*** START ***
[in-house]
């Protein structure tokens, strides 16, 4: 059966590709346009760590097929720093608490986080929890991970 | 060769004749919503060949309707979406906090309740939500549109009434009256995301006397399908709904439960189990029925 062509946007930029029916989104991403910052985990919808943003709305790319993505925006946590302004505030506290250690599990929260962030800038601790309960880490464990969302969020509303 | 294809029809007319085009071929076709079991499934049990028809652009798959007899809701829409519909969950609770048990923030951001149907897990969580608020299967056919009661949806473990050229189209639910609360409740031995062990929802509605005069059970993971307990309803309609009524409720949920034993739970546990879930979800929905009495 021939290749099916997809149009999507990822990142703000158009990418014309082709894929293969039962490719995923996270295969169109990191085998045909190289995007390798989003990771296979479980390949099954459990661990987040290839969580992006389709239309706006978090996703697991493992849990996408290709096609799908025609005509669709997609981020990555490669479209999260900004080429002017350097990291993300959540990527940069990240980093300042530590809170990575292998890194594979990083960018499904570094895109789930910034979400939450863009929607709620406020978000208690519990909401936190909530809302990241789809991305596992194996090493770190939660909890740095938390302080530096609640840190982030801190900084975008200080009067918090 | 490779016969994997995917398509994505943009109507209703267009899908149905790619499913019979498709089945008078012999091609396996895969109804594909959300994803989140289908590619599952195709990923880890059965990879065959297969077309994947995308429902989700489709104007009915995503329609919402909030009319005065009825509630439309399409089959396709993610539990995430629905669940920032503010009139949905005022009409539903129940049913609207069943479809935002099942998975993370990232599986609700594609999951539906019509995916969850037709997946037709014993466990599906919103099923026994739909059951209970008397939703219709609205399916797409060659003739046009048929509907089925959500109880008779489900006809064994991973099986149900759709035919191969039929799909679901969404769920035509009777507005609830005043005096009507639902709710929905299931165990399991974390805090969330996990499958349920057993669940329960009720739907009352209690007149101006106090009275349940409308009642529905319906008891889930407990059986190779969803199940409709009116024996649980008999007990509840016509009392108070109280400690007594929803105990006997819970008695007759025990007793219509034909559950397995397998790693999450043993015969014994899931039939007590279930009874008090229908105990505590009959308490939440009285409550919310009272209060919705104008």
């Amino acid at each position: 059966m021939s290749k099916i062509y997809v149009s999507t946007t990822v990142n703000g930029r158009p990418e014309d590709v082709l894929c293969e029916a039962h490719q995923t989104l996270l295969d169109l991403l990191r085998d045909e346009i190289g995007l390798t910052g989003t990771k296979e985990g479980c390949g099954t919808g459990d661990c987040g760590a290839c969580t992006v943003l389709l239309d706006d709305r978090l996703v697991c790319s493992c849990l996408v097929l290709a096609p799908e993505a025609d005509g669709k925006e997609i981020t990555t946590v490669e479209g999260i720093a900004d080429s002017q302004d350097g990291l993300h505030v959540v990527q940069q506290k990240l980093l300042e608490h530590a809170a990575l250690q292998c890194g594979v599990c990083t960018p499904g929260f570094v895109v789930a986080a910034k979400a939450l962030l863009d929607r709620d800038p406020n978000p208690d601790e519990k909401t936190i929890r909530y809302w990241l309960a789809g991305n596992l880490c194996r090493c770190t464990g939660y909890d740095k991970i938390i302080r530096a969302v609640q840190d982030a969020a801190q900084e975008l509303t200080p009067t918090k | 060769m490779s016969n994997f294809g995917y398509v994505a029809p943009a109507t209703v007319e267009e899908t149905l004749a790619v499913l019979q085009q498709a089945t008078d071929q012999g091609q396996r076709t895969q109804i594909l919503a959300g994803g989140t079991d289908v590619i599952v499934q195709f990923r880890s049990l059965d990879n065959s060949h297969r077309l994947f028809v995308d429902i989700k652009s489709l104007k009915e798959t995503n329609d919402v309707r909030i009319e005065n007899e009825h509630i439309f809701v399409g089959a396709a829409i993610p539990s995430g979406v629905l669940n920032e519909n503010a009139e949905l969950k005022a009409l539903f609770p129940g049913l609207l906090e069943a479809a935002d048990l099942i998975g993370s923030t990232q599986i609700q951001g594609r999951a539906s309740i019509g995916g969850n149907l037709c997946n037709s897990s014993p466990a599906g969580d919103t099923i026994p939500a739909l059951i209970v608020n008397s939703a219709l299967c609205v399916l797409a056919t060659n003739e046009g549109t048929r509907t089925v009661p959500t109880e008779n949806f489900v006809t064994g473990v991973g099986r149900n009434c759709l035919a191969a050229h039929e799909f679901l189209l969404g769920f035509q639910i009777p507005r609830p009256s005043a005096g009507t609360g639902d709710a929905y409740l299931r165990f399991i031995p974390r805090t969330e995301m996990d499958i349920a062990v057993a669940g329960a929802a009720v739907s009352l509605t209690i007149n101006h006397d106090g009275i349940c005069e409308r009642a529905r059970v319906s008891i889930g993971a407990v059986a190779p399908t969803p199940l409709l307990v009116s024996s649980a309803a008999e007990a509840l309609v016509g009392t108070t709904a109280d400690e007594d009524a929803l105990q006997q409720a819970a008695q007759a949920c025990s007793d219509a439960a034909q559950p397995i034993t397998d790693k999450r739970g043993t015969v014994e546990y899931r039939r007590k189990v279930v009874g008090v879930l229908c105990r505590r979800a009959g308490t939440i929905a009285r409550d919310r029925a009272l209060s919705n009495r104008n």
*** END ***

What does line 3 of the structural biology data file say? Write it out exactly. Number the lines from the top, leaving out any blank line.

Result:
């Amino acid at each position: 059966m021939s290749k099916i062509y997809v149009s999507t946007t990822v990142n703000g930029r158009p990418e014309d590709v082709l894929c293969e029916a039962h490719q995923t989104l996270l295969d169109l991403l990191r085998d045909e346009i190289g995007l390798t910052g989003t990771k296979e985990g479980c390949g099954t919808g459990d661990c987040g760590a290839c969580t992006v943003l389709l239309d706006d709305r978090l996703v697991c790319s493992c849990l996408v097929l290709a096609p799908e993505a025609d005509g669709k925006e997609i981020t990555t946590v490669e479209g999260i720093a900004d080429s002017q302004d350097g990291l993300h505030v959540v990527q940069q506290k990240l980093l300042e608490h530590a809170a990575l250690q292998c890194g594979v599990c990083t960018p499904g929260f570094v895109v789930a986080a910034k979400a939450l962030l863009d929607r709620d800038p406020n978000p208690d601790e519990k909401t936190i929890r909530y809302w990241l309960a789809g991305n596992l880490c194996r090493c770190t464990g939660y909890d740095k991970i938390i302080r530096a969302v609640q840190d982030a969020a801190q900084e975008l509303t200080p009067t918090k | 060769m490779s016969n994997f294809g995917y398509v994505a029809p943009a109507t209703v007319e267009e899908t149905l004749a790619v499913l019979q085009q498709a089945t008078d071929q012999g091609q396996r076709t895969q109804i594909l919503a959300g994803g989140t079991d289908v590619i599952v499934q195709f990923r880890s049990l059965d990879n065959s060949h297969r077309l994947f028809v995308d429902i989700k652009s489709l104007k009915e798959t995503n329609d919402v309707r909030i009319e005065n007899e009825h509630i439309f809701v399409g089959a396709a829409i993610p539990s995430g979406v629905l669940n920032e519909n503010a009139e949905l969950k005022a009409l539903f609770p129940g049913l609207l906090e069943a479809a935002d048990l099942i998975g993370s923030t990232q599986i609700q951001g594609r999951a539906s309740i019509g995916g969850n149907l037709c997946n037709s897990s014993p466990a599906g969580d919103t099923i026994p939500a739909l059951i209970v608020n008397s939703a219709l299967c609205v399916l797409a056919t060659n003739e046009g549109t048929r509907t089925v009661p959500t109880e008779n949806f489900v006809t064994g473990v991973g099986r149900n009434c759709l035919a191969a050229h039929e799909f679901l189209l969404g769920f035509q639910i009777p507005r609830p009256s005043a005096g009507t609360g639902d709710a929905y409740l299931r165990f399991i031995p974390r805090t969330e995301m996990d499958i349920a062990v057993a669940g329960a929802a009720v739907s009352l509605t209690i007149n101006h006397d106090g009275i349940c005069e409308r009642a529905r059970v319906s008891i889930g993971a407990v059986a190779p399908t969803p199940l409709l307990v009116s024996s649980a309803a008999e007990a509840l309609v016509g009392t108070t709904a109280d400690e007594d009524a929803l105990q006997q409720a819970a008695q007759a949920c025990s007793d219509a439960a034909q559950p397995i034993t397998d790693k999450r739970g043993t015969v014994e546990y899931r039939r007590k189990v279930v009874g008090v879930l229908c105990r505590r979800a009959g308490t939440i929905a009285r409550d919310r029925a009272l209060s919705n009495r104008n």